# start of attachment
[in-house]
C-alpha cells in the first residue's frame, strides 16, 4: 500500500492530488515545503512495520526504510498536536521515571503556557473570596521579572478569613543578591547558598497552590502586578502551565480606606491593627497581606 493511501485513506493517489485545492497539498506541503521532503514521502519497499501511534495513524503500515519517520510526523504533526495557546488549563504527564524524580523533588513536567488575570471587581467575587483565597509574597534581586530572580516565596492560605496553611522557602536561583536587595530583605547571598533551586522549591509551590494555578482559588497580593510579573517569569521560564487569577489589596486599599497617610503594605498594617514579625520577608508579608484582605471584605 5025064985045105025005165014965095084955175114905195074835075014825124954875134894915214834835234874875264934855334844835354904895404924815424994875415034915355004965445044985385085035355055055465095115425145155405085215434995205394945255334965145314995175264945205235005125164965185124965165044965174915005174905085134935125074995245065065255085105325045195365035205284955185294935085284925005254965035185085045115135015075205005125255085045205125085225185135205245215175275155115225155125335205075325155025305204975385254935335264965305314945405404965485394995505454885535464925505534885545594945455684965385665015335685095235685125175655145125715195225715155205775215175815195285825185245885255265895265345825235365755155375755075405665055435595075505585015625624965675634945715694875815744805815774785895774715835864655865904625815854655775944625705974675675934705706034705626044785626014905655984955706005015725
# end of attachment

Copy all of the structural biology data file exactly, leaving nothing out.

[in-house]
C-alpha cells in the first residue's frame, strides 16, 4: 500500500492530488515545503512495520526504510498536536521515571503556557473570596521579572478569613543578591547558598497552590502586578502551565480606606491593627497581606 493511501485513506493517489485545492497539498506541503521532503514521502519497499501511534495513524503500515519517520510526523504533526495557546488549563504527564524524580523533588513536567488575570471587581467575587483565597509574597534581586530572580516565596492560605496553611522557602536561583536587595530583605547571598533551586522549591509551590494555578482559588497580593510579573517569569521560564487569577489589596486599599497617610503594605498594617514579625520577608508579608484582605471584605 5025064985045105025005165014965095084955175114905195074835075014825124954875134894915214834835234874875264934855334844835354904895404924815424994875415034915355004965445044985385085035355055055465095115425145155405085215434995205394945255334965145314995175264945205235005125164965185124965165044965174915005174905085134935125074995245065065255085105325045195365035205284955185294935085284925005254965035185085045115135015075205005125255085045205125085225185135205245215175275155115225155125335205075325155025305204975385254935335264965305314945405404965485394995505454885535464925505534885545594945455684965385665015335685095235685125175655145125715195225715155205775215175815195285825185245885255265895265345825235365755155375755075405665055435595075505585015625624965675634945715694875815744805815774785895774715835864655865904625815854655775944625705974675675934705706034705626044785626014905655984955706005015725